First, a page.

Royals Fans Crowd Windsor for Harry and Meghan’s Wedding
The royal town of Windsor is in patriotic overdrive ahead of the wedding of Meghan and Harry. Our correspondent is out among the crowds—and big-name American TV anchors.
WINDSOR, England—The sun is shining, the sky is blue, the flags are up, Meghan Markle is walking herself down most of the aisle (with Prince Charles walking the bride the rest), Prince Philip is coming, and, more shamefully perhaps, the homeless have been evicted to avoid spoiling the mood.
With less than 24 hours to go until the woman who is currently known as Miss Meghan Markle walks out of St George’s Chapel transmogrified into Princess Harry of Wales, the town of Windsor, basking in early summer sunshine, was a seething cauldron of Union Jack-wrapped, ice-cream eating, paper crown-wearing, patriotic fervor on Friday.
With 5,000 accredited journalists already in the town, and an estimated 100,000 tourists estimated to show up tomorrow, one local, barmaid Klaudia Adamiec, 40, said: “I’ve never seen the town this crazy. I’ve lived in Windsor 15 years and I have seen the queen, Camilla, Charles, but I have never seen anything like this. It’s fun for visitors, but if I could, I would just escape from Windsor this weekend.”
Many local pubs and hotels have been taken over by the US broadcast media who are transmitting wall-to-wall coverage of the wedding and its preparations; Warner Bros are headquartered at the Horse and Groom, CNN are in the Watermans Arms on the other side of the Thames in Eton, the Today show has built a studio atop the Castle Hotel, and foreign camera crews are falling over each other’s cables and getting in each other’s shots in the main street.
Windsor is also swarming with big name American anchors.
According to TVnewser, “CBS This Morning,” which is programming six hours of coverage on Saturday, starting at 4 a.m., is being helmed by Gayle King and Entertainment Tonight’s Kevin Frazier.
ABC News’ coverage, which will start at 5 a.m. Eastern, will be anchored by Robin Roberts and World News Tonight anchor David Muir
For NBC, Savannah Guthrie, Hoda Kotb, Megyn Kelly, Kathie Lee Gifford, Al Roker, and Sheinelle Jones are all in Windsor.
María Celeste Arrarás is anchoring coverage for Telemundo.
Away from the glamour, one of the stories that has received some attention in the more socialist minded corners of the U.K. press is the removal of homeless people from Windsor’s streets.
One of the many ironies of the wedding is that the bride and groom have asked guests to contribute money to a homeless charity in lieu of giving presents.
The streets are now littered with the increasingly fetid camps of royal fans, many of whom, pushed up in prime spots against temporary railings, are preparing for a second, rather chilly, night under the stars, wrapped in sleeping bags and insulated from the pavement by layers of unfolded cardboard boxes.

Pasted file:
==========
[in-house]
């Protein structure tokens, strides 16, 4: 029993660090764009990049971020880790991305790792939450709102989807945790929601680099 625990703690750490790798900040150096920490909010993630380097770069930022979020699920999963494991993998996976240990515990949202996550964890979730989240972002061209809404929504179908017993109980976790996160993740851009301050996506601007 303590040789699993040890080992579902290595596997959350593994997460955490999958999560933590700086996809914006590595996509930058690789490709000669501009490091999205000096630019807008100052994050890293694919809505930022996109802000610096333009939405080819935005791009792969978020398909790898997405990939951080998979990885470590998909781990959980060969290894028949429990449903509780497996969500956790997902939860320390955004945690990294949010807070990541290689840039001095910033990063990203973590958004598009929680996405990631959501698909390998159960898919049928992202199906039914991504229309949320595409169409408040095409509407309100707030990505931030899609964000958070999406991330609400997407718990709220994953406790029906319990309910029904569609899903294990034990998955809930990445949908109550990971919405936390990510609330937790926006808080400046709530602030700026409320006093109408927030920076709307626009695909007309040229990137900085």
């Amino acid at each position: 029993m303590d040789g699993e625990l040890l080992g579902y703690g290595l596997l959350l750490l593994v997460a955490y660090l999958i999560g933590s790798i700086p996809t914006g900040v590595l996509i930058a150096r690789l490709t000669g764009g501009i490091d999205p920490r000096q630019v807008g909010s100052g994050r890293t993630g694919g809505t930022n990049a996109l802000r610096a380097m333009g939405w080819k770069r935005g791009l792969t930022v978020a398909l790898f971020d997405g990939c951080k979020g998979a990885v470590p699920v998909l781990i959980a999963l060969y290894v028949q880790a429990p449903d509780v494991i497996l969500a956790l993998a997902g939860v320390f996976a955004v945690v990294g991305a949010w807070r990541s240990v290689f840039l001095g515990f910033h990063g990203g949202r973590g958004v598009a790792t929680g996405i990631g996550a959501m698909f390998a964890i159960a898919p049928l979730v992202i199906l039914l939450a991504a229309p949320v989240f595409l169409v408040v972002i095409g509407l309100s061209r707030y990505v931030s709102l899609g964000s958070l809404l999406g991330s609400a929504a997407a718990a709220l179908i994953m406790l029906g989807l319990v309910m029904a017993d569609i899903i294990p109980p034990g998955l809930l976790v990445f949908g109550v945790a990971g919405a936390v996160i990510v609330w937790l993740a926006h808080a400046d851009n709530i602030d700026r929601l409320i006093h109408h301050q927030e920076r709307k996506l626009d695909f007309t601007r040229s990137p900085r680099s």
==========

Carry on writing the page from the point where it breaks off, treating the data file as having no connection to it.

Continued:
Among their number was Chandrani Kasturiratne, 77, a retired nurse from Scunthorpe in North Lincolnshire, who has attended a multitude of royal events over the years: “I was at the wedding of William and Kate, Diana and Charles, the funeral of Diana and the funeral of the Queen Mother,” she told The Daily Beast. “This is the last royal event I will see—unless the queen goes, then there will be a coronation.”
Sitting with her was Evalyn Abadesco, 63, who was visiting from the U.S. Oddly, the two devotees had met before, in similar circumstances—sitting on the pavement outside the wedding of William and Kate in London six years ago.
“I’ve been a big fan of the royals ever since I was small,” says Evalyn, who grew up in the Philippines, “I used to read books and magazines about them, so when the wedding of William and Kate came I had to come, and we had such a good time on that trip that here I am again.”
In Windsor Great Park, through which the happy couple will process tomorrow in a horse and cart after the wedding, a festive atmosphere prevailed as thousands of fans staked out the best positions along the 3 mile “long walk” ahead of tomorrow’s festivities.
A notable factor is the amazing number of American accents in Windsor: Evalyn, a teacher, said she believes the combined facts of Meghan’s nationality and her celebrity has helped drive interest in the nuptials Stateside.
“Harry could have picked anyone, and he picked this beautiful, bi-racial, divorced woman,” she said, “It must be love.”
Meghan and Harry fever is everywhere—the main train station, Windsor and Eton Central, has temporarily changed its name to Meghan and Harry Central, and the supermarket Marks and Spencer, often known as Marks and Sparks, has temporarily rebranded itself Markle and Sparkle.
One cafe was even serving cappuccino dusted with images of the happy couple’s faces.
Not everyone was as carried away with the magic of the occasion however.
One flag seller, Felice Butler, who had travelled up from Surrey with 700 flags which she had bought for a pound each and hoped to sell for double that, said business was “shit.”
“There’s too many of us and not enough of them,” she said, gesturing first towards other vendors and then to the milling crowds, “This my first and definitely my last time doing this.”